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November 21st, 2014

08:22 pm - Mother Russia vs the Magic Kingdom.
I keep comparing the KSA, mostly unfavourably, to Russia. This is I think natural, I lived there for 3 years and I liked it, I do not like KSA. My job is absurd at best and I am counting down the 6 months till I can get the hell out of here.

But it has to be said they are not unalike in many ways.

1)Extreme weather. Extremes of heat and cold respectively.

2)A complete and utter inability to plan. In the Saudi instance, their history as desert people, nomads who did not know what one day would bring to the next. Their reliance was on the mercy of God. Even when I ask their students to bring their homework in it is always 'Inshallah'. Never definitely. Most of my colleagues interpret it as laziness. I feel it is a legacy of that time where who knew what the next day would bring. Unfortunately in a modern country which has developing infrastructure the ad hoc jigsaw approach isn't conducive to getting anything done. The whole country is being made up as it goes along as no one has ever before seen the need to think ahead.
For the Russians, living on hard land, they were at the mercy of God, the land owners, the Tsar or the state. poverty, and the despair of finding anything good in this life is etched deep in the Russian mentality. There is a veneer of prosperity but I think the events of this year will wipe it out. Why therefore plan and save? While this causes something I love about the Russians - a devil may care contempt for thinking about tomorrow, again this is not what we expect of a modern country. And I think it in part accounts for the mess they find themselves in atm.

3) A certain passivity, combined with a total lack of responsibility. This is related to the above point, taking charge of your own destiny? Playing an active role in the running of the country? Naaaah. let the wife/foreigner/Philippina maid/King/president deal with the crap.

4)A general contempt for the greater part of the population. Saudi society is deeply, deeply, deeply tribal. The saying is 'I against my brother, my brothers and I against my cousins, then my cousins and I against the world'. If someone does something wrong their their tribe is impugned or even out and out insulted. Most people will marry their cousins, in the past it was a means of preserving resources. Now it's about honour. And woe betide anyone who offends honour! For the Russians, again the weight of history. No one has ever been quite sure who they would be able to trust, either in the village or round the table in a tiny Moscow kitchen. Liberals are justifiably rather terrified of their co nationals. And the government has always been very good at promoting divide and rule.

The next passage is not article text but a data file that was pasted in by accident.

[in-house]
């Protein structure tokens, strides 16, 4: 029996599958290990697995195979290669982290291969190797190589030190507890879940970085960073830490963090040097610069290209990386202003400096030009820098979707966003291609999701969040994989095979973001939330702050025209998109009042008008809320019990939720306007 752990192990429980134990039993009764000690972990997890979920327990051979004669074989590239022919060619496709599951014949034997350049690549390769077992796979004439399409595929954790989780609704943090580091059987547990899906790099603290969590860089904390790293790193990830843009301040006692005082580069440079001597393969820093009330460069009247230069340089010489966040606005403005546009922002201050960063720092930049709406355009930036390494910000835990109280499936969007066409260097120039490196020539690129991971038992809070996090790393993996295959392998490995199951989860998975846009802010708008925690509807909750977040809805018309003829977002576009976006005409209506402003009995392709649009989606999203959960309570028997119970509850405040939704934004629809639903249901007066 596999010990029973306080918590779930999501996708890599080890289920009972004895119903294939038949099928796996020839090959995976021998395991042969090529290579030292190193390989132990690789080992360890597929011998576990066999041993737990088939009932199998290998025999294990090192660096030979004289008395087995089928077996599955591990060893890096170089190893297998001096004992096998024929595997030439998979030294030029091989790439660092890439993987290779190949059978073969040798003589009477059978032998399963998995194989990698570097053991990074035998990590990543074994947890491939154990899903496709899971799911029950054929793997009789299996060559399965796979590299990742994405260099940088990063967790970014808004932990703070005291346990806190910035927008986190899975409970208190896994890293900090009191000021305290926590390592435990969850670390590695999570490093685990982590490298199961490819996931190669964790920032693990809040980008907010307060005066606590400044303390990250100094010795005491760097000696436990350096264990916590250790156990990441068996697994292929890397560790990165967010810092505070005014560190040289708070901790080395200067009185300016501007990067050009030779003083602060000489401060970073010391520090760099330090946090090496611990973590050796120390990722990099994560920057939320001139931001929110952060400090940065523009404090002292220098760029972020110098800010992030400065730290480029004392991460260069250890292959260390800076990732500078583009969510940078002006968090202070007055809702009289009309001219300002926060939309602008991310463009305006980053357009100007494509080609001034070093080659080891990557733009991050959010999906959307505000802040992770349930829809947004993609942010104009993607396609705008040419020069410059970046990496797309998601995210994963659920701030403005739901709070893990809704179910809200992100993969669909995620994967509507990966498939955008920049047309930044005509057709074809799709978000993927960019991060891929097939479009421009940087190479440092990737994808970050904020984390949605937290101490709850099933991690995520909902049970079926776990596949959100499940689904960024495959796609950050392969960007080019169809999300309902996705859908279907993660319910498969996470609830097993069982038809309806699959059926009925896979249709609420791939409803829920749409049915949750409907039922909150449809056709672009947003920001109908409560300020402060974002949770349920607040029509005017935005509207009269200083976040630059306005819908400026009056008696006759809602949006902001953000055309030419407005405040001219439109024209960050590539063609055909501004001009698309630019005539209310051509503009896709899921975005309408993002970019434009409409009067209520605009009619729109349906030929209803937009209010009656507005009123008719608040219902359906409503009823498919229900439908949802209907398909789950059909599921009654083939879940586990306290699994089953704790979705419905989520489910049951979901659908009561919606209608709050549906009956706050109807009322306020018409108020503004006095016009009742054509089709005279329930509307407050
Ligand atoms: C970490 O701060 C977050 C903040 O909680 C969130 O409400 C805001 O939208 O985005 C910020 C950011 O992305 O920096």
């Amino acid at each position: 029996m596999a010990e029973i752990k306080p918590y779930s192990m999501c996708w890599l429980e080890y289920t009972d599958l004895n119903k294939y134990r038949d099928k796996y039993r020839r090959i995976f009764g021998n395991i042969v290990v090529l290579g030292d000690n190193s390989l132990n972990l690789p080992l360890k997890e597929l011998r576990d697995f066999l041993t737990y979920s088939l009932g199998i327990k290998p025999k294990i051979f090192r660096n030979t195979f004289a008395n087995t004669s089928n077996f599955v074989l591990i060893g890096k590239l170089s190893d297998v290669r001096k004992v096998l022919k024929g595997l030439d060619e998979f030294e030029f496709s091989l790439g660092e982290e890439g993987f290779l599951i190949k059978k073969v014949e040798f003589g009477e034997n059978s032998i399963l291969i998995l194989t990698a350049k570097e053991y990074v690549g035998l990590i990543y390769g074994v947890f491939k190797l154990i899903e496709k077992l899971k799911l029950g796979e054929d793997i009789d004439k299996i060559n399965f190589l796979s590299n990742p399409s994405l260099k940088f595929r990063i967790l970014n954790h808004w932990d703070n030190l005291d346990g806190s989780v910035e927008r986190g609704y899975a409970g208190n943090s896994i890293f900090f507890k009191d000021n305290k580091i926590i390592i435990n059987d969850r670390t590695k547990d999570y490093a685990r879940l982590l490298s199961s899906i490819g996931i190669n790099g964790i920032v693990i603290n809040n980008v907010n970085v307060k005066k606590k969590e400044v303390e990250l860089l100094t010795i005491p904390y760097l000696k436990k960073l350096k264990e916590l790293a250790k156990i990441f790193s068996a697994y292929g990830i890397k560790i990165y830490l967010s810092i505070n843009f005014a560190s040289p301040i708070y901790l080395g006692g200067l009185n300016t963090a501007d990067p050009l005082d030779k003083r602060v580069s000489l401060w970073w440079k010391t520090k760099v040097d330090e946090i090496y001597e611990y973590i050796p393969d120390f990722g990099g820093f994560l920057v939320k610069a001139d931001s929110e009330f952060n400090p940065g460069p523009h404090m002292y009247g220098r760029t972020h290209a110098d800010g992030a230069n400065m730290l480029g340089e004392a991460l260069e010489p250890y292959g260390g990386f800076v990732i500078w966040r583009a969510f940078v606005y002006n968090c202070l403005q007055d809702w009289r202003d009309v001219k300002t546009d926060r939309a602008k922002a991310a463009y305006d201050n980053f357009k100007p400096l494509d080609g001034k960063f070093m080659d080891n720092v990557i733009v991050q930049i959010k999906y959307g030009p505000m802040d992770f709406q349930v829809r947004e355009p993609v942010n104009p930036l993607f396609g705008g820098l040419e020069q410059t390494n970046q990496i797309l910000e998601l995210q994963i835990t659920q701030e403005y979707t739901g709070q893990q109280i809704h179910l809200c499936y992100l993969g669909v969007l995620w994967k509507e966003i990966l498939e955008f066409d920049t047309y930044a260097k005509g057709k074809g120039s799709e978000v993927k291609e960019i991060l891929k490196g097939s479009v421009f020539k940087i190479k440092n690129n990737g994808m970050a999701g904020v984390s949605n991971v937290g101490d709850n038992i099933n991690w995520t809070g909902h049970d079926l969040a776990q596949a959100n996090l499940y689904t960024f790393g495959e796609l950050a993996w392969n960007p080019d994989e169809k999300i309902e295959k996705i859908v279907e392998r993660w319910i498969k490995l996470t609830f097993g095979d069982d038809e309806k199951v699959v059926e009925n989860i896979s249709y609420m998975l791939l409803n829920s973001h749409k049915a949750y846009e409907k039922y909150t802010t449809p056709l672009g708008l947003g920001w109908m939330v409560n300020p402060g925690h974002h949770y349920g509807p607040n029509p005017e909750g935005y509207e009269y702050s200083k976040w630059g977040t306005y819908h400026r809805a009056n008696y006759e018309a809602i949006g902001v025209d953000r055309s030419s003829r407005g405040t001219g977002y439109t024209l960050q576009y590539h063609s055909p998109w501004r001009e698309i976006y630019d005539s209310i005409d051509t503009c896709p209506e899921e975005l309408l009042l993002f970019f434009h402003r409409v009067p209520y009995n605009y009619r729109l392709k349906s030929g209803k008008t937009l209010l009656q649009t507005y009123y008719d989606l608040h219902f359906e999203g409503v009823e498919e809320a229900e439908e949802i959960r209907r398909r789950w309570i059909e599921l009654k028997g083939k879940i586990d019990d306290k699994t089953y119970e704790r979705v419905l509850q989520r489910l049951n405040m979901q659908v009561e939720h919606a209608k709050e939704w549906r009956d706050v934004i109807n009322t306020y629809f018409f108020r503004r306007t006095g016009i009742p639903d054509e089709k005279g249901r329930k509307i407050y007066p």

5)A difficulty dealing with obscene wealth. the Saudis have something of an edge over the Russians, of 40 years or so. The country has externally modernised but people really have more money than they know what to do with. Saudis get paid 2500 rial a month for just being Saudi. Women can fly their hairdresser over from Paris for an hour and think nothing of it. The wealth of course does breed insensitivity. In Russia (or rather Moscow) there is wealth a plenty. If you can afford a flat in the centre of Moscow you are either a gangster or an ex one. But because of point 4 above, there is not much charity or kindness exhibited by the rich of either country. But then rich people are generally dicks anyway.

6)'I hate my country, even so it is the best in the world and you can't say anything against it. Foreigners are less important, are ignorant and not worth anything if they have brown skin'.
Saudis will criticise their country, because of the lack of freedom, because of the lack of things to do. But they are Muslims and are proud of the fiercely Muslim laws of the country. Their land contains Mecca and Medina and God rewarded them with oil and wealth. They are arrogant, they ostensibly hold to values of charity and mercy yet the mass ranks of foreign workers are treated like something that came from the back end of a dog.
Russians love Russia. they will attack it and wonder why you live there and are all trying to emigrate, but they will defend rodina to the death. Their religion bares more resemblance to romantic nationalism than to Christianity. Dare to offer a critique of Russia and you are automatically anti Russian (and God I got into some rows with people over my last year there!). It seems you cannot be anti Putin but pro Russian. And that is one reason I felt I had to leave.
I was also really put out by the rudeness of a young Russian woman on the platform of Colombo fort station. We were waiting for a train and a Sri Lankan chap began chatting. the Russian girl kept complaining about the train and at one point interrupted the (extremely nice) man with an idiotic remark about how under Stalin the person in charge of a late train would have been shot. I don't know if she thought about it but I did not dignify her with a reply and for the first time saw why people hate Russians - and I am always the person to defend them.

These are the main things. Others of course, both very patriarchal (though Russian women are allowed to exist independently, yet they are complicit in being kept down which makes it worse). The women of both nations live to be approved of by men. Both obsessed with sex (openly or covertly). Both chaotic nations (though in the light of Saudi Russia is like Switzerland).
There are more differences than similarities (the main one I miss is the Russian students actually have some respect for teachers and a genuine reverence for learning. and there is an anarchic streak to Russian culture which I miss) but it's funny how some of the fundamentals are the same between such different cultures.